Select Committee on Food Standards First Report


Submitted by the National Federation of Retail Newsagents


  The National Federation of Retail Newsagents (NFRN) represents approximately 25,000 independent small businesses in all parts of the United Kingdom. Many of our members operate on the edge of viability. Profit margins are low—net margins of 1 per cent are not atypical, and small increases in cost or losses in income can make all the difference between survival and bankruptcy.

  A recent combination of falling retail margins and increasing carriage charges (the transport charges imposed by magazine wholesalers) has led to a revenue squeeze for the smaller retailer in particular. The result has been an increase in the rate of bankruptcy from 1.5 per cent to 3.6 per cent in the years 1994 to 1998. Work by London Economics shows that 10,000 outlets could be at risk over the next five years.

  This means that we are particularly sensitive to government action which might increase our costs. This submission is therefore intended to highlight the implications of the proposed levy for the purposes of funding the Food Standards Agency. We will also be responding to the joint MAFF/DoH consultation on the proposals.


  This clause gives the Secretary of State for Health a general enabling power to impose a levy on food premises and specifies the broad categories of work for which funding may be met through the levy.

  The NFRN has noted that the powers provided under this clause do not deal with the detail of the actual rate of the levy or which premises will be liable to pay and that this will be covered in secondary legislation. As mentioned above, we will also be responding to the joint MAFF/DoH consultation on the levy itself.

  However, it is the draft Bill which introduces the concept of the levy, and the Food Standards Committee must acknowledge the implications of this. It is clause 23 which gives the Government the power to raise more of the costs of food safety work by means of a levy on the food industry. it is, therefore, clause 23 with which the NFRN are most concerned.

  We can not emphasise enough the potentially damaging impact of any increased costs on our members' livelihoods. With UK supermarket rates of return being amongst the highest in Europe, the larger stores and supermarkets may be able to absorb the costs of funding the Food Standards Agency without discomfort—but this is certainly not the case for our members.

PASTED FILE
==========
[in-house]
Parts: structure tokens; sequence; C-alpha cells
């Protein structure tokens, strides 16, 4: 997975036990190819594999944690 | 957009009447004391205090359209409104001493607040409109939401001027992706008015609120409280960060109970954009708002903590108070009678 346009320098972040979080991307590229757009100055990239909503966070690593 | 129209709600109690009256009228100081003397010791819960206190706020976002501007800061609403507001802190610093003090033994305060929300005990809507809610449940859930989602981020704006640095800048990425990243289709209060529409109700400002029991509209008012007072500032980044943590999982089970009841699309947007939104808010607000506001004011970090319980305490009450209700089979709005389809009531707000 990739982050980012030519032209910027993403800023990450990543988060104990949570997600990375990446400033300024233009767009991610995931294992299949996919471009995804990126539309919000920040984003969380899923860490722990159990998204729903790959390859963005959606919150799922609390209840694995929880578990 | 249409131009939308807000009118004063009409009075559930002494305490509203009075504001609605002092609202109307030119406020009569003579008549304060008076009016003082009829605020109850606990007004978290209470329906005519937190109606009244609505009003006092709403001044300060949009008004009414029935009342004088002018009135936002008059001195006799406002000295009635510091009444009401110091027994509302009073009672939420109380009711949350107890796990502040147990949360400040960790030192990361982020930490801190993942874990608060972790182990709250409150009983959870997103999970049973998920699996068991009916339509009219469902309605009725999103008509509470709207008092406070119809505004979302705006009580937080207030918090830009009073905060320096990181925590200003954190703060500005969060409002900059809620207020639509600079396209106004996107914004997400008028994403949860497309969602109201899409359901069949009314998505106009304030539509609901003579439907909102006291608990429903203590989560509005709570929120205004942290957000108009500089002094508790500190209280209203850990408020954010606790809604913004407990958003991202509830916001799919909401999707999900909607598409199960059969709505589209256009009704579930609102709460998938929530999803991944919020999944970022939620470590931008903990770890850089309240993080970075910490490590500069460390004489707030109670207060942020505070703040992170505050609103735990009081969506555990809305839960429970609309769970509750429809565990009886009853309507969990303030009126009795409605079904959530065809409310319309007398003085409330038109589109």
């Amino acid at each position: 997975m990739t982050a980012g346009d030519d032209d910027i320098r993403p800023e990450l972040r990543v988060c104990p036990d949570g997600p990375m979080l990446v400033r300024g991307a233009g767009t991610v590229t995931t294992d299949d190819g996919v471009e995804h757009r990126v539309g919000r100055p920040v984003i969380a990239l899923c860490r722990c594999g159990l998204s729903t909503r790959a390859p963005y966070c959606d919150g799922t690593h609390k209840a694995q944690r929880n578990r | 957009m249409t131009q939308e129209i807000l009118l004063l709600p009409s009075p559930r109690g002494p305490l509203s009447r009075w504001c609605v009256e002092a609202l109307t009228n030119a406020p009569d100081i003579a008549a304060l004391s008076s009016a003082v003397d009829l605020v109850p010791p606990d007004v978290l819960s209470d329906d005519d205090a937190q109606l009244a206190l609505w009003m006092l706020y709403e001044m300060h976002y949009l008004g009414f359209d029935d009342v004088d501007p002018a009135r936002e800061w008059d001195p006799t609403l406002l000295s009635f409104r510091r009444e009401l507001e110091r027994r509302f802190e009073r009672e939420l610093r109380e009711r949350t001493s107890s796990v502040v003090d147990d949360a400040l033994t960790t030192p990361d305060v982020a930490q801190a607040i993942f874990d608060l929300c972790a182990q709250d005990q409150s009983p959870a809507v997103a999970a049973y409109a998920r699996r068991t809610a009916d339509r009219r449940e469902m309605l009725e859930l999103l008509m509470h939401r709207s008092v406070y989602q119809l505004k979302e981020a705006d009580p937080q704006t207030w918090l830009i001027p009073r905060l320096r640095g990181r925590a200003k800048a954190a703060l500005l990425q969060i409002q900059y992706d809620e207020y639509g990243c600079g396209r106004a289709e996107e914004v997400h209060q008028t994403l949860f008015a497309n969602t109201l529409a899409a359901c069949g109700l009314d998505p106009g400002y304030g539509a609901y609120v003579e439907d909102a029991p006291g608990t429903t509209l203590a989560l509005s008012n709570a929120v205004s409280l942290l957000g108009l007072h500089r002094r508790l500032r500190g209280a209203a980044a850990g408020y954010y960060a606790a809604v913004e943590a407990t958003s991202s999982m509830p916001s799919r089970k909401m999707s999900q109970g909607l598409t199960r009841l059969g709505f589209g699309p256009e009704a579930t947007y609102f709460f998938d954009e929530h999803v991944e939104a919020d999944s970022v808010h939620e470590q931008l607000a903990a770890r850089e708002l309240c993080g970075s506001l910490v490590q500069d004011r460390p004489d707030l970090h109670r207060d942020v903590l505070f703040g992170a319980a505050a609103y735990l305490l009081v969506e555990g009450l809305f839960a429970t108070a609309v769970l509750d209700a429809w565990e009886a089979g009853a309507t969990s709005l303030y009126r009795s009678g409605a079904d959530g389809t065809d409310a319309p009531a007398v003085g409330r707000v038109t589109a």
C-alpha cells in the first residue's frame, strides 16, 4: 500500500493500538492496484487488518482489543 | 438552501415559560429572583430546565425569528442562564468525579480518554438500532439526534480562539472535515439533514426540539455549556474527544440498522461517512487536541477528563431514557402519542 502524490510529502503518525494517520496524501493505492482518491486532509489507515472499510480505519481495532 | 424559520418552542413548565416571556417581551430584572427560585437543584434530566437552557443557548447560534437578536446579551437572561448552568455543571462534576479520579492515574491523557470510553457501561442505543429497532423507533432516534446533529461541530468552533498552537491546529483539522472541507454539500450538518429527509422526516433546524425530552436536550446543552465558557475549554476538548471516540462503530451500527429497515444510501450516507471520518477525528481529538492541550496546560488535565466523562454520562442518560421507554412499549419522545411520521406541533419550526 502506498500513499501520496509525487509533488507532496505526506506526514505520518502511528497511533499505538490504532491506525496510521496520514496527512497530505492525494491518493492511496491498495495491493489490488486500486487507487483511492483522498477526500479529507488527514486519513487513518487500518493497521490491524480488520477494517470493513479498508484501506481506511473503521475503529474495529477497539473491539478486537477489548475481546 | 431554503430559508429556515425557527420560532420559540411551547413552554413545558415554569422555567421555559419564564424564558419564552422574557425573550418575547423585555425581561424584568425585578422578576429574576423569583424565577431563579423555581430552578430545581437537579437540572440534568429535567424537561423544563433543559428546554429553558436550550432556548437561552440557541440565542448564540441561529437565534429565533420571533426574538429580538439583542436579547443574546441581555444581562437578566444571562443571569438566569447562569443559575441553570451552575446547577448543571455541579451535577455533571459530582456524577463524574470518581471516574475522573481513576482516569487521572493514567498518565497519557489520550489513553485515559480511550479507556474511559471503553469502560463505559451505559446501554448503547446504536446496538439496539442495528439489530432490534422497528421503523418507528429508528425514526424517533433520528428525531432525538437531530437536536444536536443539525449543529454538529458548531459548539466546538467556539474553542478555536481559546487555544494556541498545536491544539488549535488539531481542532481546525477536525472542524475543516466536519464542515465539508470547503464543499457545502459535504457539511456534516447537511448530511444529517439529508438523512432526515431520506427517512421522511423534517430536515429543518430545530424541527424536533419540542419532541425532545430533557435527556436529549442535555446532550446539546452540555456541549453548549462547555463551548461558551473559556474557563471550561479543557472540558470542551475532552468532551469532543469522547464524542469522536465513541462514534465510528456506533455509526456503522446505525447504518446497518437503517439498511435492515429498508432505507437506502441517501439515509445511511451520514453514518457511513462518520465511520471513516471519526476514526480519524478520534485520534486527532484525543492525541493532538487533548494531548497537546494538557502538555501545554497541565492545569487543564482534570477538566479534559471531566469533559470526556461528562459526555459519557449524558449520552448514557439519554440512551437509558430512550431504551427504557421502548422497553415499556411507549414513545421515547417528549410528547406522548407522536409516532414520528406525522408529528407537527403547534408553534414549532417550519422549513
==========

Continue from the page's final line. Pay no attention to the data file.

Many newsagents stock a variety of grocery products in their shops. It is no coincidence that these types of stores are also known as "convenience stores" and that the distinctions between convenience stores and newsagents are blurred.

  They provide a valuable service to the customer, who can choose to cycle, walk or even stroll to the shop, without having to use his/her car or public transport. Much as supermarkets are now an integral feature of contemporary life, so are environmental concerns. For day-to-day essentials, the local newsagent can save on car-borne trips to the supermarket and thus save on carbon monoxide emissions, helping to build a healthier nation.

  The government must recognise that these local shopkeepers, who provide an essential service to the community, simply can not afford to be financially penalised in the same way as the major stores.

  There is only one fair way of imposing the associated costs of setting up the Food Agency and that is by graduating the levy. And the means of calculating this should be included in the draft Bill, to be considered along with the appointment of chief executives and directors and the delegation of powers to make emergency orders. After all, you wouldn't expect anyone to deliberate over choosing a new car before they knew where the funds were coming from.

  The Government must acknowledge that many small retailers operate with profit margins on the edge of viability. It is absurd to treat superstores and corner shops equally in this respect. It is just not good enough to use administration costs as an excuse to justify the flat rate levy. And it is not good enough to omit any of the details of recovering costs from the Bill itself.

  This is a matter which needs to be examined by the Food Standards Committee whilst, and not after, the draft Food Standards Bill is scrutinised. The National Federation of Retail Newsagents urges the Committee not to overlook this crucial aspect of the proposed legislation.

March 1999

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Prepared 12 April 1999